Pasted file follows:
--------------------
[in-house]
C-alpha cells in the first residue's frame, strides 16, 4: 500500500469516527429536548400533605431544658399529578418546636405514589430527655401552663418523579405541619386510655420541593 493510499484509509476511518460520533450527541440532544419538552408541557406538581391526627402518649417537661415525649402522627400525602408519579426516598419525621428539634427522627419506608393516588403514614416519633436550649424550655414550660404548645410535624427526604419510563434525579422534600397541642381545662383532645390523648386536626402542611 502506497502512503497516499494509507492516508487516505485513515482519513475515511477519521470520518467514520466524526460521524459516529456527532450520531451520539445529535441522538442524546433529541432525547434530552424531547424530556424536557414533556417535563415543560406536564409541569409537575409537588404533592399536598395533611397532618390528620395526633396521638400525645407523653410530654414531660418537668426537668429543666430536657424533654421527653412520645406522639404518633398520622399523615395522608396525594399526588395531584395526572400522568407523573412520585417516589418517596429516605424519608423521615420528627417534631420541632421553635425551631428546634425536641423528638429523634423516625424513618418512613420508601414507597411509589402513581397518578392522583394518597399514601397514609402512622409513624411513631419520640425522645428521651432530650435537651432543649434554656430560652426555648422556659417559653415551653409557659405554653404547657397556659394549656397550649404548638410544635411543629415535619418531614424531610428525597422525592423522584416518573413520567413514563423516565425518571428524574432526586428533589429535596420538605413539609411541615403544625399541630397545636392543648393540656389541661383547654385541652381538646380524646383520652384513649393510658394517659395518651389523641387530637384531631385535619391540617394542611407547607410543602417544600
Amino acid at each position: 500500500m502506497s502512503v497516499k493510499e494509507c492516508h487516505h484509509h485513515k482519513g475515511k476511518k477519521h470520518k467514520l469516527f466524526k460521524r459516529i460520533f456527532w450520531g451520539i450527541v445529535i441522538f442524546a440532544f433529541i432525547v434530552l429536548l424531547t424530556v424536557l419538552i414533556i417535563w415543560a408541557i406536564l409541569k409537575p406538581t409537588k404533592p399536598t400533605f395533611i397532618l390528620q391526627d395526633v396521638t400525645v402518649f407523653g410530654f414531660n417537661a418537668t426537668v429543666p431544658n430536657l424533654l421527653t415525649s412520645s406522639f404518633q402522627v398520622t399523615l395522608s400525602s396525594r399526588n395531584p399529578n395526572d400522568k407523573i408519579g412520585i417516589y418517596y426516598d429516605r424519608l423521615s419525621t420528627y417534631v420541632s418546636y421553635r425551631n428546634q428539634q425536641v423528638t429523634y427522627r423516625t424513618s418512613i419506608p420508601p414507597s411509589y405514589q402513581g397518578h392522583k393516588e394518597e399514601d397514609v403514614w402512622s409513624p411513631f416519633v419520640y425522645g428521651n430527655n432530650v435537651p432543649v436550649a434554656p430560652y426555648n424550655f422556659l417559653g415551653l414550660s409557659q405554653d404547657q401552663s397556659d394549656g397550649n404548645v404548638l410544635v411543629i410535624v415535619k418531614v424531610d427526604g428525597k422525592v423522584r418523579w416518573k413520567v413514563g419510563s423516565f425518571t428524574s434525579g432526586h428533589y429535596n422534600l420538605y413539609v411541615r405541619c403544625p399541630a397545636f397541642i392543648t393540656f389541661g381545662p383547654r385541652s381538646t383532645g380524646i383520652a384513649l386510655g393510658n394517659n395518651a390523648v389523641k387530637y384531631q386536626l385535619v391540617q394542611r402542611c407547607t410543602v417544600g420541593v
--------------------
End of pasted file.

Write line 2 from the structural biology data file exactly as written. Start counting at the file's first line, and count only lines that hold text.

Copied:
C-alpha cells in the first residue's frame, strides 16, 4: 500500500469516527429536548400533605431544658399529578418546636405514589430527655401552663418523579405541619386510655420541593 493510499484509509476511518460520533450527541440532544419538552408541557406538581391526627402518649417537661415525649402522627400525602408519579426516598419525621428539634427522627419506608393516588403514614416519633436550649424550655414550660404548645410535624427526604419510563434525579422534600397541642381545662383532645390523648386536626402542611 502506497502512503497516499494509507492516508487516505485513515482519513475515511477519521470520518467514520466524526460521524459516529456527532450520531451520539445529535441522538442524546433529541432525547434530552424531547424530556424536557414533556417535563415543560406536564409541569409537575409537588404533592399536598395533611397532618390528620395526633396521638400525645407523653410530654414531660418537668426537668429543666430536657424533654421527653412520645406522639404518633398520622399523615395522608396525594399526588395531584395526572400522568407523573412520585417516589418517596429516605424519608423521615420528627417534631420541632421553635425551631428546634425536641423528638429523634423516625424513618418512613420508601414507597411509589402513581397518578392522583394518597399514601397514609402512622409513624411513631419520640425522645428521651432530650435537651432543649434554656430560652426555648422556659417559653415551653409557659405554653404547657397556659394549656397550649404548638410544635411543629415535619418531614424531610428525597422525592423522584416518573413520567413514563423516565425518571428524574432526586428533589429535596420538605413539609411541615403544625399541630397545636392543648393540656389541661383547654385541652381538646380524646383520652384513649393510658394517659395518651389523641387530637384531631385535619391540617394542611407547607410543602417544600